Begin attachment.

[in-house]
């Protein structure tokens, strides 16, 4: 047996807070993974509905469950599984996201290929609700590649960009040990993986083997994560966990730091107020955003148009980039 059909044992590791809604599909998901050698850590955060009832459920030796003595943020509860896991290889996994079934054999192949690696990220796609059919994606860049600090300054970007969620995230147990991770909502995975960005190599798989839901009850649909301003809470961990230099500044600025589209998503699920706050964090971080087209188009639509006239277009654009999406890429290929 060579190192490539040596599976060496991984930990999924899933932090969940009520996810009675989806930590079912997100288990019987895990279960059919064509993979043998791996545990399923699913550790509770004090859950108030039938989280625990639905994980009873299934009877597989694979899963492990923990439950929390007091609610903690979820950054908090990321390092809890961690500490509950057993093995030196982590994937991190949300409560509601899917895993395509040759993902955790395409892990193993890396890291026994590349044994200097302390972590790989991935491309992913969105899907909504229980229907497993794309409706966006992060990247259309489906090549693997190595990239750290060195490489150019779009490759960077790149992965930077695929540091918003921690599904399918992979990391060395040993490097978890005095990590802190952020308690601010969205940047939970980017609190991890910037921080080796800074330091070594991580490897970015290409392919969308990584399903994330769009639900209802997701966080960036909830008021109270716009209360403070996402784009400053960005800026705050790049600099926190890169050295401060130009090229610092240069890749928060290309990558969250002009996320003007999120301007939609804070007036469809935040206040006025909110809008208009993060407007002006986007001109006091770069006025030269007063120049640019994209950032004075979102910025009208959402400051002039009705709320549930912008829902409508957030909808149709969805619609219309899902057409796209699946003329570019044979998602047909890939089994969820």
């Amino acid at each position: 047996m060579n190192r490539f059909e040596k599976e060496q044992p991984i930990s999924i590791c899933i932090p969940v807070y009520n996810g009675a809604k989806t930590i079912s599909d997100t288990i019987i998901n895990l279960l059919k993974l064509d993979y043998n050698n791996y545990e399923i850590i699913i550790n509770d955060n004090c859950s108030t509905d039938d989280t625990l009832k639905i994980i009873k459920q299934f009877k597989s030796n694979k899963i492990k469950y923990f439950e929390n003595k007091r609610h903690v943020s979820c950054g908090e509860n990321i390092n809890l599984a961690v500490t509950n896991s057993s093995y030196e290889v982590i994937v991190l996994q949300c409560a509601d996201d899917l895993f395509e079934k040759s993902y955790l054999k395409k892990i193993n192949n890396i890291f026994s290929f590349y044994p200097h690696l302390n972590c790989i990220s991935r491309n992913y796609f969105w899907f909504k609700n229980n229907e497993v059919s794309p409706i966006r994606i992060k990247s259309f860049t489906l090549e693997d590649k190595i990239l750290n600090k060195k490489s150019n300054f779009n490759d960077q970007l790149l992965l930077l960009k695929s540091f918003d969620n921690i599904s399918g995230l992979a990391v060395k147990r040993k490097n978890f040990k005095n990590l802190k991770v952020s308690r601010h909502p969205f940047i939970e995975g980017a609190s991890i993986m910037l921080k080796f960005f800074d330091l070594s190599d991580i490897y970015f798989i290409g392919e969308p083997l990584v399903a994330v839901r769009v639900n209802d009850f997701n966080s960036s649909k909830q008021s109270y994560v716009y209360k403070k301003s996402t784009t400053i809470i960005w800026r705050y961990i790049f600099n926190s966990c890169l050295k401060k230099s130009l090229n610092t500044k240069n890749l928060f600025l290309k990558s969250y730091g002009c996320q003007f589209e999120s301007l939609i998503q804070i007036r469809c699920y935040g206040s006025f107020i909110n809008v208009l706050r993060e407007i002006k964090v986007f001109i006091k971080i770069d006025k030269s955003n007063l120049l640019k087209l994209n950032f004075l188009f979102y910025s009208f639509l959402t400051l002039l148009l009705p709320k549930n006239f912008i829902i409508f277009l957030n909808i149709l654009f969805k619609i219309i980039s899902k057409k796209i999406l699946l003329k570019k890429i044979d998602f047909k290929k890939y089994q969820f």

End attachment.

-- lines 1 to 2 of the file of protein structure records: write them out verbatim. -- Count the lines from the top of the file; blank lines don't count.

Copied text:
[in-house]
């Protein structure tokens, strides 16, 4: 047996807070993974509905469950599984996201290929609700590649960009040990993986083997994560966990730091107020955003148009980039 059909044992590791809604599909998901050698850590955060009832459920030796003595943020509860896991290889996994079934054999192949690696990220796609059919994606860049600090300054970007969620995230147990991770909502995975960005190599798989839901009850649909301003809470961990230099500044600025589209998503699920706050964090971080087209188009639509006239277009654009999406890429290929 060579190192490539040596599976060496991984930990999924899933932090969940009520996810009675989806930590079912997100288990019987895990279960059919064509993979043998791996545990399923699913550790509770004090859950108030039938989280625990639905994980009873299934009877597989694979899963492990923990439950929390007091609610903690979820950054908090990321390092809890961690500490509950057993093995030196982590994937991190949300409560509601899917895993395509040759993902955790395409892990193993890396890291026994590349044994200097302390972590790989991935491309992913969105899907909504229980229907497993794309409706966006992060990247259309489906090549693997190595990239750290060195490489150019779009490759960077790149992965930077695929540091918003921690599904399918992979990391060395040993490097978890005095990590802190952020308690601010969205940047939970980017609190991890910037921080080796800074330091070594991580490897970015290409392919969308990584399903994330769009639900209802997701966080960036909830008021109270716009209360403070996402784009400053960005800026705050790049600099926190890169050295401060130009090229610092240069890749928060290309990558969250002009996320003007999120301007939609804070007036469809935040206040006025909110809008208009993060407007002006986007001109006091770069006025030269007063120049640019994209950032004075979102910025009208959402400051002039009705709320549930912008829902409508957030909808149709969805619609219309899902057409796209699946003329570019044979998602047909890939089994969820």